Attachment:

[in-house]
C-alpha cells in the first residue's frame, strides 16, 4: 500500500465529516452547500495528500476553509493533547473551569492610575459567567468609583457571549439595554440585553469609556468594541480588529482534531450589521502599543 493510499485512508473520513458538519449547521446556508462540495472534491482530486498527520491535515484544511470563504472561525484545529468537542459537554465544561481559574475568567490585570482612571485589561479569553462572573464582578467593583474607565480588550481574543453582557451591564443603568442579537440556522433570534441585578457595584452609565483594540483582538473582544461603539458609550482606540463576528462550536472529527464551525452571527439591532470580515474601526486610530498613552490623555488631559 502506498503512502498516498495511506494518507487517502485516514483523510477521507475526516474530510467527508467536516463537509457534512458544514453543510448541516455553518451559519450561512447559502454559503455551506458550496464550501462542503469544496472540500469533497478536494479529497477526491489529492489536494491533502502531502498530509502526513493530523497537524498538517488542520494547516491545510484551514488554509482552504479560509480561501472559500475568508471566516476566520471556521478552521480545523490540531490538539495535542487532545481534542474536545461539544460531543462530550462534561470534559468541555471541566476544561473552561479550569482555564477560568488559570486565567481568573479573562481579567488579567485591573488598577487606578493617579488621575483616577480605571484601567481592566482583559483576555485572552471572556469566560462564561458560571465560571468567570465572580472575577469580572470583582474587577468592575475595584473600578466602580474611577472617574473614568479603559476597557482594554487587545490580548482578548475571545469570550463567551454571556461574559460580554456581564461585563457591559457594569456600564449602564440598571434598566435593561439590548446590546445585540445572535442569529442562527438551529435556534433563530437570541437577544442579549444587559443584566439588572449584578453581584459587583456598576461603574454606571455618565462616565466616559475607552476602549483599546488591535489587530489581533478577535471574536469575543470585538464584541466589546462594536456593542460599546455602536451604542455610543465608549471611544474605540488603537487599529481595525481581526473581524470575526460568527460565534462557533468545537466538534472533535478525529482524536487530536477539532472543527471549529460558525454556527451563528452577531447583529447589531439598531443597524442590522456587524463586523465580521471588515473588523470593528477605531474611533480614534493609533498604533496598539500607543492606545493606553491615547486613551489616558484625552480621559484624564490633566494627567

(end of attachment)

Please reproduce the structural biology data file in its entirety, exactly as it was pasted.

[in-house]
C-alpha cells in the first residue's frame, strides 16, 4: 500500500465529516452547500495528500476553509493533547473551569492610575459567567468609583457571549439595554440585553469609556468594541480588529482534531450589521502599543 493510499485512508473520513458538519449547521446556508462540495472534491482530486498527520491535515484544511470563504472561525484545529468537542459537554465544561481559574475568567490585570482612571485589561479569553462572573464582578467593583474607565480588550481574543453582557451591564443603568442579537440556522433570534441585578457595584452609565483594540483582538473582544461603539458609550482606540463576528462550536472529527464551525452571527439591532470580515474601526486610530498613552490623555488631559 502506498503512502498516498495511506494518507487517502485516514483523510477521507475526516474530510467527508467536516463537509457534512458544514453543510448541516455553518451559519450561512447559502454559503455551506458550496464550501462542503469544496472540500469533497478536494479529497477526491489529492489536494491533502502531502498530509502526513493530523497537524498538517488542520494547516491545510484551514488554509482552504479560509480561501472559500475568508471566516476566520471556521478552521480545523490540531490538539495535542487532545481534542474536545461539544460531543462530550462534561470534559468541555471541566476544561473552561479550569482555564477560568488559570486565567481568573479573562481579567488579567485591573488598577487606578493617579488621575483616577480605571484601567481592566482583559483576555485572552471572556469566560462564561458560571465560571468567570465572580472575577469580572470583582474587577468592575475595584473600578466602580474611577472617574473614568479603559476597557482594554487587545490580548482578548475571545469570550463567551454571556461574559460580554456581564461585563457591559457594569456600564449602564440598571434598566435593561439590548446590546445585540445572535442569529442562527438551529435556534433563530437570541437577544442579549444587559443584566439588572449584578453581584459587583456598576461603574454606571455618565462616565466616559475607552476602549483599546488591535489587530489581533478577535471574536469575543470585538464584541466589546462594536456593542460599546455602536451604542455610543465608549471611544474605540488603537487599529481595525481581526473581524470575526460568527460565534462557533468545537466538534472533535478525529482524536487530536477539532472543527471549529460558525454556527451563528452577531447583529447589531439598531443597524442590522456587524463586523465580521471588515473588523470593528477605531474611533480614534493609533498604533496598539500607543492606545493606553491615547486613551489616558484625552480621559484624564490633566494627567